“Fat and anxious”

It probably wasn’t the greatest idea to read the searing Ockenden report (on maternity care at the Shrewsbury and Telford NHS Trust) whilst recovering from a gynae op myself. Reeling from the misogyny of my own experience there was so much evidence to point to the fact that I was not alone.

A year later I don’t remember much detail from the report, just the miserable stench of its accounts of patriarchal and hierarchical condescension towards women patients in their hour of need, sometimes with their newborn baby’s life hanging in the balance.  One comment, however, lingers in the memory: “Fat and very anxious”. 

A third or fourth degree in childbirth (a tear from the vagina to the anus) is legendarily painful. On p 132 of her report on the Shrewsbury and Telford NHS trust Ockenden highlights the following account: “In 2014 when a woman was reviewed in this clinic after a third degree tear the doctor wrote in the notes: “Well but fat and very anxious [my italics]. Can try for a vaginal birth, risk of re-occurrence low”. This has echoes of a 2022 Panorama interview with a woman with a fourth-degree birth tear who, when she alerted doctors to the fact that she was passing stools through her vagina, was initially dismissed as having a “bit of a fanny fart”. 

Fat and anxious. This also stopped me in my tracks because it mirrored my own hospital notes from last year saying that I was “concerned about going up a dress size”. This was a clinician’s description of my request (after being gaslighted for 7 weeks) for an urgent review after a catastrophic reaction to the insertion of a coil which had seen me go up from a size 12 to a size 20 in a matter of days. I reached out for help on ten occasions, on nine of these I was told it would all settle down. Only on one occasion, at A and E, was I taken seriously. Much was made on the other occasions of my anxiety. Wouldn’t anyone be racked with anxiety when a medical device had caused them to expand like a barrage balloon without explanation?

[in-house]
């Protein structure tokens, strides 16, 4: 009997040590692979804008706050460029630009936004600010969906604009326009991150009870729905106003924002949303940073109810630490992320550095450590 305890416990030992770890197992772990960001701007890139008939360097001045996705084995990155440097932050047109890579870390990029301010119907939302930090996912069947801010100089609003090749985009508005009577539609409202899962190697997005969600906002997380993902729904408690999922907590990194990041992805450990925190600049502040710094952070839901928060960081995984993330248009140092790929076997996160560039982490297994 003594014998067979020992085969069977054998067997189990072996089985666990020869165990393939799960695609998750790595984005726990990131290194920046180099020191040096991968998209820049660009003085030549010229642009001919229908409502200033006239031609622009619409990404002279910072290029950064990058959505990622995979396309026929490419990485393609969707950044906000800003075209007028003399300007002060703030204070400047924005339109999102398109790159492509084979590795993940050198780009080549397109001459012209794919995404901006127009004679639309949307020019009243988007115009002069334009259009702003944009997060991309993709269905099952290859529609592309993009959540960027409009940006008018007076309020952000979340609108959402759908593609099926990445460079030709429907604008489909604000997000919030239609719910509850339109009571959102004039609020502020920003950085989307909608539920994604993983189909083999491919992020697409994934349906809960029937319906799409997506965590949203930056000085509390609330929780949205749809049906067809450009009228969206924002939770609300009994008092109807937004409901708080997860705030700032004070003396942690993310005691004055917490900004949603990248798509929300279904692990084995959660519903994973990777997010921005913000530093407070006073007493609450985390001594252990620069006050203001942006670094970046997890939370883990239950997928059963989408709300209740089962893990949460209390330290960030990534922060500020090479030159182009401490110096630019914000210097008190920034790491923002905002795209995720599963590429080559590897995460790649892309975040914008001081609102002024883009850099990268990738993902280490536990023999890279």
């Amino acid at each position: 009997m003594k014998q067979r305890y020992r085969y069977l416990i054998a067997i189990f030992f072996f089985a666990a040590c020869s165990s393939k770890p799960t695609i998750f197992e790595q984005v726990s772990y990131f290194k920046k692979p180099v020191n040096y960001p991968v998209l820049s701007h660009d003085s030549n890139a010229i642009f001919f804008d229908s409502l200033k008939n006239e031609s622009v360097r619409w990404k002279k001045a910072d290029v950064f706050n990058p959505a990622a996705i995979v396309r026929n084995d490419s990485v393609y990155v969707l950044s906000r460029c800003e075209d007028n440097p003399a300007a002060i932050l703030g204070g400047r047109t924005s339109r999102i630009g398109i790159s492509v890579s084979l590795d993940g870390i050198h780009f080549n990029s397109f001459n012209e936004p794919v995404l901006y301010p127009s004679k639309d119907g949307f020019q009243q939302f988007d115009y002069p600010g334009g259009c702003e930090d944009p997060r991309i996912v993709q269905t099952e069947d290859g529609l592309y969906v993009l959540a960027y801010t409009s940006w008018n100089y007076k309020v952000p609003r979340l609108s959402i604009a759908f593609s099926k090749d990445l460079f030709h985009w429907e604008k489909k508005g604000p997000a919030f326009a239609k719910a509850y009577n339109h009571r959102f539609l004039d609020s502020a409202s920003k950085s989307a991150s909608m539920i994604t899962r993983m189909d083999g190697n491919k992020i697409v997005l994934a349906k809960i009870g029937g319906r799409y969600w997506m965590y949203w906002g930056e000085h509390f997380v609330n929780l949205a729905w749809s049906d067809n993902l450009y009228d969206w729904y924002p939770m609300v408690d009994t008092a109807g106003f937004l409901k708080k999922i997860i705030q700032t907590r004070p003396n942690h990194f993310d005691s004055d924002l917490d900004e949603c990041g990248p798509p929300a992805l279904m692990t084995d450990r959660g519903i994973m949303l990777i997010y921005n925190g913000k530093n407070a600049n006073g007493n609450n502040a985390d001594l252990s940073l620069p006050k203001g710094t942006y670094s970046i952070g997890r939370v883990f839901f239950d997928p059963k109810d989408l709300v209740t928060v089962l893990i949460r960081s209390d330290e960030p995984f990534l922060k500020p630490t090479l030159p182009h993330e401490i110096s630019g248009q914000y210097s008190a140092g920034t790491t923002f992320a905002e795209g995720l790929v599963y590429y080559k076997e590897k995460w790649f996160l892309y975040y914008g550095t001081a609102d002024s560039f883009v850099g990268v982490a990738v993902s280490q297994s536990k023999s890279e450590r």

The Scottish Medicines agency says that 89% of women experience some kind of adverse reaction to one of the coils that are in common use. By adverse reaction they include major reactions like expulsion of the device (3%) and so-called minor reactions like acne, hair loss and loss of libido. Yet when I reported a severe reaction to a coil and was admitted as an emergency a staff nurse called me “a conundrum”.

The obstetric and gynaecological disasters of recent years illustrate not just a few hard luck stories but a devastating pattern. Ockenden alone has reviewed thousands of cases. The Cumberlege report on mesh surgery also highlights the belittling of women’s suffering “down there”. How many more times will women be gaslighted in some way for questioning their treatment?

The NHS must address misogyny and listen to women. In the obstetric context, at minimum women’s dignity, continence and future birth chances are at stake. At most their very lives and even the lives of their babies are on the line.

* Ruth Bright has been a councillor in Southwark and Parliamentary Candidate for Hampshire East

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5 Comments

  • Thanks for posting this. It really concerns me how often it is female doctors and nurses who exhibit misogyny, and not just male members of staff.

  • Graham Jeffs 13th Sep '23 - 3:38pm

    Hi Ruth. Yes, utterly appalling. Nothing I’m going to write detracts from that.

    But is ‘misogyny’ a too useful dustbin for this sort of thing?

    Our behaviour as a society seems either to worsen by the day or become more apparent. There has always been that 10% (?) of the population whose navel-gazing selfishness/ nastiness has been a national blight. My perception is that it is getting worse. There is an arrogance and indifference towards others that manifests in what you write about but is far from being an isolated example of simply horrible behaviour.

    There is a serious cultural issue within the NHS in respect of accepted behaviour, the way failings are not ruthlessly addressed – coupled with a propensity that people who complain should be sent to a therapist (and I speak from personal knowledge). Sandy refers to the failings of female staff towards female patients – and that can be extended to female colleagues.

    So, there is a mountain to climb at the NHS. But let’s not delude ourselves that it is unique in this regard. The cult of the “entitled” who think it’s OK to have no concern for others, who complain about everything under the sun but then won’t do anything to help because “it’s not my job” is in full flow.

    As a party we should not only be homing in on specifics but should also not be so reluctant to speak out about the overall need for human decency and the state of society.

  • I have respect for what you say Graham, however I think misogyny is the right term. The august reports I mention catalogue time and time again women’s own accounts of their own bodies not being trusted. In the UK it takes on average eight years for women to be diagnosed with endometriosis. I believe that myths about women’s pain thresholds and stubborn taboos about menstruation are part of this.

  • Ruth Bright 14th Sep '23 - 8:14am

    Large new survey reported today. 51% of women 16-40 say they were not taken seriously when they sought medical help with heavy periods.

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